More moms at work in Quebec
Ottawa — Women with children under six are dropping out of the workforce in the Prairies, bringing their participation rate to 64.9 per cent in 2005, 10 percentage points below participation rates in Quebec and the Atlantic provinces. According to Statistics Canada, the slowdown in workforce participation in the West accompanied the highest birth rates in the country, as well as the lowest share of children in daycare. In contrast, Quebec moved up from last place in 1992 to first in 2005, with participation rates climbing notably after the introduction of daycare at $5 per day in 1997.
Shutting the door on Sunday shopping
Halifax — Prompted by attempts by some national grocery chains to skirt a ban on Sunday shopping, the Nova Scotia government has introduced new rules to tighten exemptions. The ban supported by voters in a plebiscite, prohibits stores larger than 4,000 square feet from opening on Sundays. Last month, Loblaw’s Atlantic Superstore and Sobeys tried to qualify for the exemption by dividing stores into smaller businesses. The government’s new rule says only businesses opened before June 1 as subdivided units can take advantage of the exemption.
Quebec’s pension bill irks employers
Quebec — A bill tabled last month to amend pension funding rules was immediately criticized by the province’s chambers of commerce and the Conseil du Patronat, the province’s employers’ council. Aimed at improving the governance and the funding of defined benefit plans, Bill 30 would allow employers to use letters of credit to fulfil solvency funding obligations up to 15 per cent of the liabilities. It would also require “accelerated funding” if a plan’s solvency ratio drops below a certain threshold. Further, it would allow plan members to request the plan be guaranteed by an insurer. If passed, most of the changes would take effect 2010.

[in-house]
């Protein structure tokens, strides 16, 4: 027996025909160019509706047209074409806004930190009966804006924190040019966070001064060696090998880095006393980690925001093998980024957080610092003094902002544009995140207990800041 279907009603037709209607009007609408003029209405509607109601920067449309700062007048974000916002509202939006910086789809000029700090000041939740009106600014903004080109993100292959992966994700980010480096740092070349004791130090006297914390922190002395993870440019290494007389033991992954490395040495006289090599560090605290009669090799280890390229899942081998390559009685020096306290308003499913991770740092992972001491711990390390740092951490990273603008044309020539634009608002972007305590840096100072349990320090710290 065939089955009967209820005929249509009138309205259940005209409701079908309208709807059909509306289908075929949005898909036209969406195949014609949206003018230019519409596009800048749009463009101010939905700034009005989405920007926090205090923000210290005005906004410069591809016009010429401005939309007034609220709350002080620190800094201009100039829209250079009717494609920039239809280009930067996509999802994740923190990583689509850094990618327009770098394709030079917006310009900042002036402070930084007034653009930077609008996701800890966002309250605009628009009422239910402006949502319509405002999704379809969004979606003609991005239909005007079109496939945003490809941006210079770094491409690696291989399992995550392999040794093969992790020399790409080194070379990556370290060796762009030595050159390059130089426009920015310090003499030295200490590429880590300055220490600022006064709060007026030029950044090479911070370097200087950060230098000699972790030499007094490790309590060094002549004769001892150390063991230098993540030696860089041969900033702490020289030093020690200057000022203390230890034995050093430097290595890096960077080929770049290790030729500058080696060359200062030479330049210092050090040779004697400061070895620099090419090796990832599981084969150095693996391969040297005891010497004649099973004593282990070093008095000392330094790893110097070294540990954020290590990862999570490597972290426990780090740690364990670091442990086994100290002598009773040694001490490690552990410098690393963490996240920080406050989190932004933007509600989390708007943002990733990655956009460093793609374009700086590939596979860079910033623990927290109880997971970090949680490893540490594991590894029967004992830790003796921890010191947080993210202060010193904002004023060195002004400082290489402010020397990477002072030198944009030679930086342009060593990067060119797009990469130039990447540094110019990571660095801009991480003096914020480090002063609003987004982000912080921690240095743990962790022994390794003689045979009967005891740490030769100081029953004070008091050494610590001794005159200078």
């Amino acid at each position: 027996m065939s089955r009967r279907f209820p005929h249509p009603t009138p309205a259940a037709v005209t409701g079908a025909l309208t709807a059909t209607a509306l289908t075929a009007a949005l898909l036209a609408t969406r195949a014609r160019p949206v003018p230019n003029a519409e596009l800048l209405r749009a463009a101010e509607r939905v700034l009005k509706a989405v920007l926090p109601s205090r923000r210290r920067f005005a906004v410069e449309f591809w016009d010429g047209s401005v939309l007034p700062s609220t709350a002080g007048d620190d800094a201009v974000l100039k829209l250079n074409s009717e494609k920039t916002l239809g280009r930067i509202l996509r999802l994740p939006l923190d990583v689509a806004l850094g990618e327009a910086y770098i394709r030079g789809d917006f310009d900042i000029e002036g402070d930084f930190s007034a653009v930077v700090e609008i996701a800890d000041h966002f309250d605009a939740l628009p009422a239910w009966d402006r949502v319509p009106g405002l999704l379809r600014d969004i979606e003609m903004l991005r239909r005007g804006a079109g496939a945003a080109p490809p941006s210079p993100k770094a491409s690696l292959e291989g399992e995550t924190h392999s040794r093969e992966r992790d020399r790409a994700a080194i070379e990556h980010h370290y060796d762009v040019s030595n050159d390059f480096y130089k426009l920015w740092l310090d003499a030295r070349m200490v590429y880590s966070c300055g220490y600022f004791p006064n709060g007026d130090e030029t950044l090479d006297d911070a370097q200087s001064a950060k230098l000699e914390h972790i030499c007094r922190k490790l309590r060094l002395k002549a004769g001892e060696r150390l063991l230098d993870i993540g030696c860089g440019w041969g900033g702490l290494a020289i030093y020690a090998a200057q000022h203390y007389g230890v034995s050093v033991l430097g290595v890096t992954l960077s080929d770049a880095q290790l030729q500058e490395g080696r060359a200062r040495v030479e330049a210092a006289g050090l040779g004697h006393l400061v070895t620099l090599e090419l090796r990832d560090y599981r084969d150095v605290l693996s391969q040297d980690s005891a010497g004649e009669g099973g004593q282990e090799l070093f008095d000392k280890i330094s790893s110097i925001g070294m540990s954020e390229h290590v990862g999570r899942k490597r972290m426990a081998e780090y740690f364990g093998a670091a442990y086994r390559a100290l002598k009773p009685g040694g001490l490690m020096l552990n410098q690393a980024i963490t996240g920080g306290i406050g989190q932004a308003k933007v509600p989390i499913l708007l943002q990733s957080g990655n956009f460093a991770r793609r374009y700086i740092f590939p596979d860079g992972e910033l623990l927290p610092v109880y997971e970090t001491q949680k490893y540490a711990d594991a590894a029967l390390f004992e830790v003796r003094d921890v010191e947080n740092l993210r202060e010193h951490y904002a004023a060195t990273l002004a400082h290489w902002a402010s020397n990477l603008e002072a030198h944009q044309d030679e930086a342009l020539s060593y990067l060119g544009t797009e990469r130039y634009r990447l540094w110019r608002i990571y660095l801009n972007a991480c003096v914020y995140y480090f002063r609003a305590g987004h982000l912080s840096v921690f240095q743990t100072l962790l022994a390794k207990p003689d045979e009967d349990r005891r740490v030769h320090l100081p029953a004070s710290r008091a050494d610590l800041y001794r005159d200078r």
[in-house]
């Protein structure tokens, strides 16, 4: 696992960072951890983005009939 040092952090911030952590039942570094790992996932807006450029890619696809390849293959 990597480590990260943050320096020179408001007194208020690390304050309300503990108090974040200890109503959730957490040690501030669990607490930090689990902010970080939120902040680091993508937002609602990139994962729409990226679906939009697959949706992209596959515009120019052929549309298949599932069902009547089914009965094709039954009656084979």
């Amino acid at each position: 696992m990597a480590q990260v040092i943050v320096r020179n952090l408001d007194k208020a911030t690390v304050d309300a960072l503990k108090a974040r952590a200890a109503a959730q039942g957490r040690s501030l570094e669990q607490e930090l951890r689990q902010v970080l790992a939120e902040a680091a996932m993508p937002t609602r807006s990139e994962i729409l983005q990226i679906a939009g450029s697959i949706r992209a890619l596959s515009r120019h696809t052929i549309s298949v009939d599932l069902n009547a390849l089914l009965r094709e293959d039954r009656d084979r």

Campaign against mandatory retirement launched in B.C.
Vancouver — Within days of the launch of a campaign by British Columbia university professors to eliminate mandatory retirement, the University of Northern B.C. became the first university in the province to give its faculty the choice to decide when to retire. In B.C., human rights protection against age discrimination is limited to those between 18 and 65.
One in five works weekends
Hamilton — Nearly 20 per cent of Canadians work weekends, and most are female part-time and temporary workers. Weekend workers miss out on leisure and family time, and face increased risks of stress and physical and mental health problems, said Isik Zeytinoglu, professor of HR at DeGroote School of Business at Hamilton’s McMaster University in the report,
Decent Working Time: New Trends, New Issues
Major pay equity deals reached
Quebec — The provincial government has settled a pay equity deal affecting about 327,000 workers in the public sector, including teachers, nurses and nursing assistants. The deal, which will see women getting between six- and 11-per-cent equity raises, is expected to cost the government about $4 billion. The settlement was the second major pay equity deal last month. Putting an end to a 14-year dispute, Bell Canada has agreed to pay $104 million to about 5,000 current and former telephone operators, most of whom are women.
Charges in UFCW pension plan investigation
Toronto — The Financial Services Commission of Ontario has laid 15 charges against trustees of the biggest multi-employer union pension plan in the country, alleging they mismanaged $225 million in questionable investments. Among the people charged are senior officials of the Canadian Commercial Workers Industry Pension Plan, a pension plan for members of the United Food and Commercial Workers (UFCW) with $1.4 billion in assets. They include Wayne Hanlon and Michael Fraser, current and former presidents of the UFCW, Gord Cannady, former vice-president of HR at Canada Safeway, Alain Picard, vice-president of HR at Metro Richelieu, Lucy Paglione, vice-president of pensions and benefits at Loblaw and Tom Zakrzewski, vice-president of labour relations at Great Atlantic and Pacific Co. The charges are regulatory, not criminal, and carry a maximum fine of $100,000 each.